Conjugial Love #324

Conjugial Love (Rogers translation)

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324. 7. The various and diverse natures of these marriages in respect to the love in them and its character are altogether beyond number. In all things we find an infinite variety and also an infinite diversity. By variety here we mean variations among things which are of the same kind or same type, also variations in kinds and types, whereas by diversity here were mean disparities between things which are in contrast to each other. We can illustrate our concept of the difference between variety and diversity by the following example:

The angelic heaven hangs together as a unified whole, yet it exhibits an infinite variety, in that no two people there are ever entirely alike - not in their souls and minds, nor in their affections, perceptions and consequent thoughts, nor in their inclinations and consequent intentions, nor in the sounds of their voices, facial features, physical characteristics, gestures or manner of walk. But still, even though there are millions of them, they have been organized and are continually being organized by the Lord into a single body, in which there is complete unanimity and harmony. This would not be possible except for the fact that all those various sorts of people are led, universally and individually, by the same one God. That is what we mean here by variety.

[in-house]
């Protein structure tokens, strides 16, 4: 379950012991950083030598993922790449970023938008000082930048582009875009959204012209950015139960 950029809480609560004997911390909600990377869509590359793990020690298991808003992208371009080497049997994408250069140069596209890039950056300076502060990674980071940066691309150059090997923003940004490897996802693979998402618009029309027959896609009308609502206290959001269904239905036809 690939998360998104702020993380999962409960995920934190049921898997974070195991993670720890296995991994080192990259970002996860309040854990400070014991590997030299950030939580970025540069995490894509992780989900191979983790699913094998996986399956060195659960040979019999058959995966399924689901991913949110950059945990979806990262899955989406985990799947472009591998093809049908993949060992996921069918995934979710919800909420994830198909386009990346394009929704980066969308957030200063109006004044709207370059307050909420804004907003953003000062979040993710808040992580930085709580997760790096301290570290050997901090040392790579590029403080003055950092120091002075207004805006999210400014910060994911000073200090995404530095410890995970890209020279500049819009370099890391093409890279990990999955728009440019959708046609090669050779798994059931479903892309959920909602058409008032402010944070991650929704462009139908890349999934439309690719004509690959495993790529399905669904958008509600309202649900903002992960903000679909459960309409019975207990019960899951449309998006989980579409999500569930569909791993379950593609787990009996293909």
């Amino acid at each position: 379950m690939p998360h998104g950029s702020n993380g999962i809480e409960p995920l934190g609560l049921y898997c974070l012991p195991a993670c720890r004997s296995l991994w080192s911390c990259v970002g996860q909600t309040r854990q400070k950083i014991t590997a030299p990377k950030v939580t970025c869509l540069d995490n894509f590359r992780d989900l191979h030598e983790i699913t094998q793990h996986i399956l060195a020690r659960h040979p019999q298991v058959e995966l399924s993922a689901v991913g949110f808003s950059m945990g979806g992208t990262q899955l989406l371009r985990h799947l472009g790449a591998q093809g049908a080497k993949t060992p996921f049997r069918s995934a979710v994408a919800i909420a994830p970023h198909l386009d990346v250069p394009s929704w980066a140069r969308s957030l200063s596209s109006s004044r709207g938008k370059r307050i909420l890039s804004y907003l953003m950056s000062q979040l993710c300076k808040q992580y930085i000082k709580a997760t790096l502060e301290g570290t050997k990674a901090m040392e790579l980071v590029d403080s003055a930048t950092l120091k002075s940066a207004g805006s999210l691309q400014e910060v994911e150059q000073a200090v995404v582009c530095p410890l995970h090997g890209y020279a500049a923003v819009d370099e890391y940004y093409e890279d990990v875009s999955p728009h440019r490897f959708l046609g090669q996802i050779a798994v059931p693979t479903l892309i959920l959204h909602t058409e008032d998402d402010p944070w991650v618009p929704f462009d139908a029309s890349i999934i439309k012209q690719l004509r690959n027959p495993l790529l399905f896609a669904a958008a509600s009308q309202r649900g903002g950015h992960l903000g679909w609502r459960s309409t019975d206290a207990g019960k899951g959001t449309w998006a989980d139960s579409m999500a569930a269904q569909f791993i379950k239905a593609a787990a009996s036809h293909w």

[2] By diversity, on the other hand, we mean the differences in contrast to those varieties which exist in hell. For the people there are collectively and individually diametrically opposite to those who are in heaven, and the hell formed of them is held together as a unified whole by variations among them completely contrary to the variations in heaven, thus by their perpetual disparities.

This shows what is implied by infinite variety and infinite diversity. It is the same with marriages, in that there are infinite variations among partners who are in a state of conjugial love, and infinite variations among those who are in a state of licentious love; and consequently infinite disparities between the former and the latter.

It follows as a conclusion from this that variations and disparities in marriages of whatever kind and type - whether they be marriages of an inexperienced man and a virgin, of an inexperienced man with a widow, of a widower with a virgin, or of a widower with a widow - are altogether beyond number. Who can divide infinity into finite numbers?

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Thanks to the General Church of the New Jerusalem for the permission to use this translation.


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